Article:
Sunday, January 17, 2010

Music Genome Project

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The Music Genome Project, created in January 2000, is an effort founded by Will Glaser, Jon Kraft, and Tim Westergren to "capture the essence of music at the fundamental level" using almost 400 attributes to describe songs and a complex mathematical algorithm to organize them. The company Savage Beast Technologies was formed to run the project.[1]

A given song is represented by a vector (a list of attributes) containing approximately 150 "genes" (analogous to trait-determining genes for organisms in the field of genetics). Each gene corresponds to a characteristic of the music, for example, gender of lead vocalist, level of distortion on the electric guitar, type of background vocals, etc. Rock and pop songs have 150 genes, rap songs have 350, and jazz songs have approximately 400. Other genres of music, such as world and classical music, have 300–500 genes. The system depends on a sufficient number of genes to render useful results. Each gene is assigned a number between 1 and 5, in half-integer increments.[2]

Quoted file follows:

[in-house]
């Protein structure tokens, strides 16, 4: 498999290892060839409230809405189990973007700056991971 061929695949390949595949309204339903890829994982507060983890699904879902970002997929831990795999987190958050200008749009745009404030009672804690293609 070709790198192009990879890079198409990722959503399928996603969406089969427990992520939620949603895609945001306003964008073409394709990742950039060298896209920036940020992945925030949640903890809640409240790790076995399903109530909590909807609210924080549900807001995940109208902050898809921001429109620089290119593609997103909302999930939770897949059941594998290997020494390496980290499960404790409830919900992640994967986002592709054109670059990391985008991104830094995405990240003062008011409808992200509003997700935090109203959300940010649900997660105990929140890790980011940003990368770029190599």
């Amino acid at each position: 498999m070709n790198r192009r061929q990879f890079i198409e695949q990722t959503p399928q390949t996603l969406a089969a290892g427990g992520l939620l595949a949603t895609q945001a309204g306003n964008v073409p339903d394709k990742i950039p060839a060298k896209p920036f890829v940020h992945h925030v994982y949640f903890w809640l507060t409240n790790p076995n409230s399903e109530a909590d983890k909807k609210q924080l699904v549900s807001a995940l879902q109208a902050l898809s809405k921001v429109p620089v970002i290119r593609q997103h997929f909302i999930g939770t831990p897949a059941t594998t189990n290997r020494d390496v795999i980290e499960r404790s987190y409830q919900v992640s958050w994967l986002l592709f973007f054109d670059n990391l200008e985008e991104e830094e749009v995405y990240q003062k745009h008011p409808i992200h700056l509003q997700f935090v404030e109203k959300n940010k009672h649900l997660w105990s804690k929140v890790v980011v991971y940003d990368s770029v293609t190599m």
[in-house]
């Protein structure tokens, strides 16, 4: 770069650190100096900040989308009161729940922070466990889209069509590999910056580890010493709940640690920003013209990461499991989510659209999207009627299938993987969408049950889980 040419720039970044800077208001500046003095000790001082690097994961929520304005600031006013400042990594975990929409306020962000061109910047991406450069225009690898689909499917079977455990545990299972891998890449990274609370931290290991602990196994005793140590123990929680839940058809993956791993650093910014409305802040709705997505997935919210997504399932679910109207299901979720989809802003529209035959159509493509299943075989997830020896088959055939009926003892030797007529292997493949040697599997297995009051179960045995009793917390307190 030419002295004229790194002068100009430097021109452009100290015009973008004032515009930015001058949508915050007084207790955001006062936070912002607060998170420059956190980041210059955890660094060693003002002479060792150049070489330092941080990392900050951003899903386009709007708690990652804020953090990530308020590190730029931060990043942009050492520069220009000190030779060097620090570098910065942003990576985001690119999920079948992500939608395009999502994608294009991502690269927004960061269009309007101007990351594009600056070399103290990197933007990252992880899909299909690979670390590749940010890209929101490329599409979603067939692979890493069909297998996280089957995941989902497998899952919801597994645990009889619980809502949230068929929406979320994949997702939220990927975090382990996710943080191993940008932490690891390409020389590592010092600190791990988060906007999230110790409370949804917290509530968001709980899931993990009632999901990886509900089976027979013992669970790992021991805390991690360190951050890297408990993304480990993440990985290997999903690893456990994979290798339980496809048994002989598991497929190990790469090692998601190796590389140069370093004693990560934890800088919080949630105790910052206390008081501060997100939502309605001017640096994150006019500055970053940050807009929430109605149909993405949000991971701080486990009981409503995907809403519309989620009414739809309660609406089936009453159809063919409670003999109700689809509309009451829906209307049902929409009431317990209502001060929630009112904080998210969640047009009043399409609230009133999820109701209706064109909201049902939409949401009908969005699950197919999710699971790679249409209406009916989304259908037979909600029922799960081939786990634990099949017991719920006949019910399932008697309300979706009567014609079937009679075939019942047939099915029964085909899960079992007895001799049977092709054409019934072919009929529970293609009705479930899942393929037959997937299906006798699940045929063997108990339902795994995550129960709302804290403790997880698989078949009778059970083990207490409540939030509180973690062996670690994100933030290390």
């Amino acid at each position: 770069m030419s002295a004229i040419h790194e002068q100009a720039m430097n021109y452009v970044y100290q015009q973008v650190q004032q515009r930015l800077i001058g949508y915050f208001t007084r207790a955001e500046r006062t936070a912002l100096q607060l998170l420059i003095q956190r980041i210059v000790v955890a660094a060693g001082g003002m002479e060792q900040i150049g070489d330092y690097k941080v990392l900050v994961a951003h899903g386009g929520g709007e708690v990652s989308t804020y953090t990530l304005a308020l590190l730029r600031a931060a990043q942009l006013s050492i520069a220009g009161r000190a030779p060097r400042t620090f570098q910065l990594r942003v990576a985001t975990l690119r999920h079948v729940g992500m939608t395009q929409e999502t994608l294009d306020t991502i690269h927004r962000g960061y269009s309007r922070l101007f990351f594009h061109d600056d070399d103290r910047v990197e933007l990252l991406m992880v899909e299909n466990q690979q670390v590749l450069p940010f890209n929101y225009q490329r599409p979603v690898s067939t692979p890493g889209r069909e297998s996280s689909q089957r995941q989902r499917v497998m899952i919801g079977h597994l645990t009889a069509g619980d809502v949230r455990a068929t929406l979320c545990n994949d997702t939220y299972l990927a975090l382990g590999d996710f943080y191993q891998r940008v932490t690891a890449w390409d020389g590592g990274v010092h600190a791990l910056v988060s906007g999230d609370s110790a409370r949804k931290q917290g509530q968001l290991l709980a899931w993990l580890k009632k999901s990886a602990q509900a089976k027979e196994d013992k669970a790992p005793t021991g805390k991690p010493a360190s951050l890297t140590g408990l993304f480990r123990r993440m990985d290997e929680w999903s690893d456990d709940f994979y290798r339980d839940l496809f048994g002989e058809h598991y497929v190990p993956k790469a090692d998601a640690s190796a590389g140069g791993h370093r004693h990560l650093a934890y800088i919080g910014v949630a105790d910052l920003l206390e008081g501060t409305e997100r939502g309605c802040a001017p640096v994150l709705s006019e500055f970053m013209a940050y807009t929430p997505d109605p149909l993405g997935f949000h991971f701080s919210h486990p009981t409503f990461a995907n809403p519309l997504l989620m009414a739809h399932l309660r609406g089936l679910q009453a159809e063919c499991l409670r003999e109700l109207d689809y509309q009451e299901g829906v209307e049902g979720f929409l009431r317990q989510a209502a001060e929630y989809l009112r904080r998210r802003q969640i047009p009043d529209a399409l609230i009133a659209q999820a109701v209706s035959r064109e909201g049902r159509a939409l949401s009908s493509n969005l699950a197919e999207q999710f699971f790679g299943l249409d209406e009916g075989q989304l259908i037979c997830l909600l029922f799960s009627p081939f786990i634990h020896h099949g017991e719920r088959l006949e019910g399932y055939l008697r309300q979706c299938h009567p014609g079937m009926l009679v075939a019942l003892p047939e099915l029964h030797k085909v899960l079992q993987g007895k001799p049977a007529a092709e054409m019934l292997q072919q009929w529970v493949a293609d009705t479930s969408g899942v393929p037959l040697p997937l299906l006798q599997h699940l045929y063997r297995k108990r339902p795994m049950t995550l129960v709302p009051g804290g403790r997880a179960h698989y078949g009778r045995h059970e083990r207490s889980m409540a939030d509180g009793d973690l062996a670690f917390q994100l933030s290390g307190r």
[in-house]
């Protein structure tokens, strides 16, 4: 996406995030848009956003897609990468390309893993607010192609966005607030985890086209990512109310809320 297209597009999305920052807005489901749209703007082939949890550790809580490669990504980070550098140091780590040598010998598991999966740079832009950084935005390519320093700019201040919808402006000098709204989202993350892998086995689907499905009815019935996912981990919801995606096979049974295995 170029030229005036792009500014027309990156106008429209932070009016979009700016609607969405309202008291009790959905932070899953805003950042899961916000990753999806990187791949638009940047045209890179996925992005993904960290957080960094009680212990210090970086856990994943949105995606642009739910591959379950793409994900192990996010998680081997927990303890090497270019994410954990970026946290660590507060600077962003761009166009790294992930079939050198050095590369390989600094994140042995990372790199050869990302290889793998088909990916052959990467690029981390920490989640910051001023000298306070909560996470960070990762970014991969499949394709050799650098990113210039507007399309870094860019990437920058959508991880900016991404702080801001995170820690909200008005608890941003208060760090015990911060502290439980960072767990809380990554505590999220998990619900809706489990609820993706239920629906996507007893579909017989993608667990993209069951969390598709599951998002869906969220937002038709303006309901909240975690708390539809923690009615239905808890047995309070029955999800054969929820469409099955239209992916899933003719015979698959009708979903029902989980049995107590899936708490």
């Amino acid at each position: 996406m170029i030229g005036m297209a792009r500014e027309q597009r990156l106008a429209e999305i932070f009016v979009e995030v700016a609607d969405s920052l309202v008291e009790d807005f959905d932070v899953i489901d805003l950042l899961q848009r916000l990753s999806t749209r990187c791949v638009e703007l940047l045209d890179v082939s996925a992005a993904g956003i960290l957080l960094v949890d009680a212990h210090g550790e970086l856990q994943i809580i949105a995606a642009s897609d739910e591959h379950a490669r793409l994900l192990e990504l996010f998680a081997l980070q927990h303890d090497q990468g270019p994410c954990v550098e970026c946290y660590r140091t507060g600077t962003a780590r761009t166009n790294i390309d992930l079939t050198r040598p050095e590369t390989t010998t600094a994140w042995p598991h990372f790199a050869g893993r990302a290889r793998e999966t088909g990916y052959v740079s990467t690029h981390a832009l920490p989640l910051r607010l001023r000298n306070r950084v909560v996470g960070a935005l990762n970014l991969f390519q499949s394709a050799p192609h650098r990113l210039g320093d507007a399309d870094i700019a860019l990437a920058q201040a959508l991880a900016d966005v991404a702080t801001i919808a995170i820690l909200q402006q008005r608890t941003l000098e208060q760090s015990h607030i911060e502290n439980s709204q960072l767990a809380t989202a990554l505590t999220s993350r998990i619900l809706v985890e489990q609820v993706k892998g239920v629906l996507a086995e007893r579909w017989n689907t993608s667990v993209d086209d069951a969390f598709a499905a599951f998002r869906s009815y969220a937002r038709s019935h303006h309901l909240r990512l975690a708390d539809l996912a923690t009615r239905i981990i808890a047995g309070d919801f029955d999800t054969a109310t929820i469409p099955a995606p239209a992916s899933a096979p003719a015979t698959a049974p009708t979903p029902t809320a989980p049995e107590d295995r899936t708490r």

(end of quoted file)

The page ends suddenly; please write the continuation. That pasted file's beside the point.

Given the vector of one or more songs, a list of other similar songs is constructed using a distance function.

To create a song's genome, it is analyzed by a musician in a process that takes 20 to 30 minutes per song. Ten percent of songs are analyzed by more than one technician to ensure conformity with the standards, i.e., reliability.

The technology is currently used by Pandora to play music for Internet users based on their preferences. Because of licensing restrictions, Pandora is available only to users whose location is reported to be in the USA by Pandora's geolocation software.[3]

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